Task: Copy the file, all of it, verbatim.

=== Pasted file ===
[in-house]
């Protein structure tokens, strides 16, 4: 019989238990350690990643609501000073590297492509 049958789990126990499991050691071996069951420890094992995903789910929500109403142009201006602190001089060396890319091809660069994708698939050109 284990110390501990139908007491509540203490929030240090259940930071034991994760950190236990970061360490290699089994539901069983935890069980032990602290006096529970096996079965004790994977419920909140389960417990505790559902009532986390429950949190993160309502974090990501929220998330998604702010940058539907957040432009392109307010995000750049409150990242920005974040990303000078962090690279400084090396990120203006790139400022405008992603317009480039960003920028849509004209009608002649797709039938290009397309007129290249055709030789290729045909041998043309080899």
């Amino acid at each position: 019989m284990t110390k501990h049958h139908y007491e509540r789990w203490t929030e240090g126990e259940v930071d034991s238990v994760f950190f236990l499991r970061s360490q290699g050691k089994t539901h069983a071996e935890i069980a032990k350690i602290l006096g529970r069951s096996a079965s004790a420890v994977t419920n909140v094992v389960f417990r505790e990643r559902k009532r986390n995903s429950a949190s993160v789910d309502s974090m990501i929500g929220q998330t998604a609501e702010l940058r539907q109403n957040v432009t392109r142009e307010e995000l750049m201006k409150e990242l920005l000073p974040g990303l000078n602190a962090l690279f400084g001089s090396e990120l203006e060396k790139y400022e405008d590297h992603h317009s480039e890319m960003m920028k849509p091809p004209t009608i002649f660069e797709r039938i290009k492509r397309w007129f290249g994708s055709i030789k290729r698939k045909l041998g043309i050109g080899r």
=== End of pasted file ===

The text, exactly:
[in-house]
């Protein structure tokens, strides 16, 4: 019989238990350690990643609501000073590297492509 049958789990126990499991050691071996069951420890094992995903789910929500109403142009201006602190001089060396890319091809660069994708698939050109 284990110390501990139908007491509540203490929030240090259940930071034991994760950190236990970061360490290699089994539901069983935890069980032990602290006096529970096996079965004790994977419920909140389960417990505790559902009532986390429950949190993160309502974090990501929220998330998604702010940058539907957040432009392109307010995000750049409150990242920005974040990303000078962090690279400084090396990120203006790139400022405008992603317009480039960003920028849509004209009608002649797709039938290009397309007129290249055709030789290729045909041998043309080899």
């Amino acid at each position: 019989m284990t110390k501990h049958h139908y007491e509540r789990w203490t929030e240090g126990e259940v930071d034991s238990v994760f950190f236990l499991r970061s360490q290699g050691k089994t539901h069983a071996e935890i069980a032990k350690i602290l006096g529970r069951s096996a079965s004790a420890v994977t419920n909140v094992v389960f417990r505790e990643r559902k009532r986390n995903s429950a949190s993160v789910d309502s974090m990501i929500g929220q998330t998604a609501e702010l940058r539907q109403n957040v432009t392109r142009e307010e995000l750049m201006k409150e990242l920005l000073p974040g990303l000078n602190a962090l690279f400084g001089s090396e990120l203006e060396k790139y400022e405008d590297h992603h317009s480039e890319m960003m920028k849509p091809p004209t009608i002649f660069e797709r039938i290009k492509r397309w007129f290249g994708s055709i030789k290729r698939k045909l041998g043309i050109g080899r």